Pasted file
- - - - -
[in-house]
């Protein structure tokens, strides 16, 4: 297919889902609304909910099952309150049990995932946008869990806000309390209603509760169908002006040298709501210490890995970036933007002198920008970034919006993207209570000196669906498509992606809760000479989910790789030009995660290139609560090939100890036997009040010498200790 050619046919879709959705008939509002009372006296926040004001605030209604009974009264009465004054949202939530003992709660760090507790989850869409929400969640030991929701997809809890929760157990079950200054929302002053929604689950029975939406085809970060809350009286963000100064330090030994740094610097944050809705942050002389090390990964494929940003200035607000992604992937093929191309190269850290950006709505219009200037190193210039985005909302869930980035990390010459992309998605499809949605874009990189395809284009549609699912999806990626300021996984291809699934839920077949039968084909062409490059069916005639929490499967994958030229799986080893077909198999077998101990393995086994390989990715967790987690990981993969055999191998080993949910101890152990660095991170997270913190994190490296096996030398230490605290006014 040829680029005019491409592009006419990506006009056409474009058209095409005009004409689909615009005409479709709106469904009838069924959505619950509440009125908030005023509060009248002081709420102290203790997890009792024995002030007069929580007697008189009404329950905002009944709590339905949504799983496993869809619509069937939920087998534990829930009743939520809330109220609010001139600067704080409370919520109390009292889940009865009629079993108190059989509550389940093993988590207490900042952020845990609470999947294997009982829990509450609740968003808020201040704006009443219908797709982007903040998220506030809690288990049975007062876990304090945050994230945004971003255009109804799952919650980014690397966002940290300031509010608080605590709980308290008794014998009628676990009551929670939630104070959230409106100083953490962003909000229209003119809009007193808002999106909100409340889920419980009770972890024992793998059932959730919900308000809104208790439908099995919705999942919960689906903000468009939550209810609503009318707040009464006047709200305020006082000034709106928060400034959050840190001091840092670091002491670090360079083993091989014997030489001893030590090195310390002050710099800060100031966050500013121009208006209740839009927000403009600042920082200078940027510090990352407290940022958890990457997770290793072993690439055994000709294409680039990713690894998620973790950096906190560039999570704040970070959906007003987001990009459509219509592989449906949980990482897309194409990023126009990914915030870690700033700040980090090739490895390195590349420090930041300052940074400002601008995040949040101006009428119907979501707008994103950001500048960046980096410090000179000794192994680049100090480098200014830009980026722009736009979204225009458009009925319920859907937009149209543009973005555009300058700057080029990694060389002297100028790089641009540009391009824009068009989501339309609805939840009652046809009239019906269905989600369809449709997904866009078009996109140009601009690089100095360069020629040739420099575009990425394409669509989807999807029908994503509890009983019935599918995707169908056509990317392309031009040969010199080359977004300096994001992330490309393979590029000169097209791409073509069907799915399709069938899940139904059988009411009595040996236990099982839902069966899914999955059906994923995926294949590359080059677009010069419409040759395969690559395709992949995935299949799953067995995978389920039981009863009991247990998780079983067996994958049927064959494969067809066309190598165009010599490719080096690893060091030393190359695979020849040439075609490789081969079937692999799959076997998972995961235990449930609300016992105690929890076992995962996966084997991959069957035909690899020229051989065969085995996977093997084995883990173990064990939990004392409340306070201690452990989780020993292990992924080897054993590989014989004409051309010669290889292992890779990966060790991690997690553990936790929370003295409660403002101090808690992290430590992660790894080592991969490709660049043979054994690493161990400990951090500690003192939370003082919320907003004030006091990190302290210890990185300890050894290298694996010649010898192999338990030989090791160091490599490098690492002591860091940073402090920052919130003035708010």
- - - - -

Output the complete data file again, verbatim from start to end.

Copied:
[in-house]
């Protein structure tokens, strides 16, 4: 297919889902609304909910099952309150049990995932946008869990806000309390209603509760169908002006040298709501210490890995970036933007002198920008970034919006993207209570000196669906498509992606809760000479989910790789030009995660290139609560090939100890036997009040010498200790 050619046919879709959705008939509002009372006296926040004001605030209604009974009264009465004054949202939530003992709660760090507790989850869409929400969640030991929701997809809890929760157990079950200054929302002053929604689950029975939406085809970060809350009286963000100064330090030994740094610097944050809705942050002389090390990964494929940003200035607000992604992937093929191309190269850290950006709505219009200037190193210039985005909302869930980035990390010459992309998605499809949605874009990189395809284009549609699912999806990626300021996984291809699934839920077949039968084909062409490059069916005639929490499967994958030229799986080893077909198999077998101990393995086994390989990715967790987690990981993969055999191998080993949910101890152990660095991170997270913190994190490296096996030398230490605290006014 040829680029005019491409592009006419990506006009056409474009058209095409005009004409689909615009005409479709709106469904009838069924959505619950509440009125908030005023509060009248002081709420102290203790997890009792024995002030007069929580007697008189009404329950905002009944709590339905949504799983496993869809619509069937939920087998534990829930009743939520809330109220609010001139600067704080409370919520109390009292889940009865009629079993108190059989509550389940093993988590207490900042952020845990609470999947294997009982829990509450609740968003808020201040704006009443219908797709982007903040998220506030809690288990049975007062876990304090945050994230945004971003255009109804799952919650980014690397966002940290300031509010608080605590709980308290008794014998009628676990009551929670939630104070959230409106100083953490962003909000229209003119809009007193808002999106909100409340889920419980009770972890024992793998059932959730919900308000809104208790439908099995919705999942919960689906903000468009939550209810609503009318707040009464006047709200305020006082000034709106928060400034959050840190001091840092670091002491670090360079083993091989014997030489001893030590090195310390002050710099800060100031966050500013121009208006209740839009927000403009600042920082200078940027510090990352407290940022958890990457997770290793072993690439055994000709294409680039990713690894998620973790950096906190560039999570704040970070959906007003987001990009459509219509592989449906949980990482897309194409990023126009990914915030870690700033700040980090090739490895390195590349420090930041300052940074400002601008995040949040101006009428119907979501707008994103950001500048960046980096410090000179000794192994680049100090480098200014830009980026722009736009979204225009458009009925319920859907937009149209543009973005555009300058700057080029990694060389002297100028790089641009540009391009824009068009989501339309609805939840009652046809009239019906269905989600369809449709997904866009078009996109140009601009690089100095360069020629040739420099575009990425394409669509989807999807029908994503509890009983019935599918995707169908056509990317392309031009040969010199080359977004300096994001992330490309393979590029000169097209791409073509069907799915399709069938899940139904059988009411009595040996236990099982839902069966899914999955059906994923995926294949590359080059677009010069419409040759395969690559395709992949995935299949799953067995995978389920039981009863009991247990998780079983067996994958049927064959494969067809066309190598165009010599490719080096690893060091030393190359695979020849040439075609490789081969079937692999799959076997998972995961235990449930609300016992105690929890076992995962996966084997991959069957035909690899020229051989065969085995996977093997084995883990173990064990939990004392409340306070201690452990989780020993292990992924080897054993590989014989004409051309010669290889292992890779990966060790991690997690553990936790929370003295409660403002101090808690992290430590992660790894080592991969490709660049043979054994690493161990400990951090500690003192939370003082919320907003004030006091990190302290210890990185300890050894290298694996010649010898192999338990030989090791160091490599490098690492002591860091940073402090920052919130003035708010």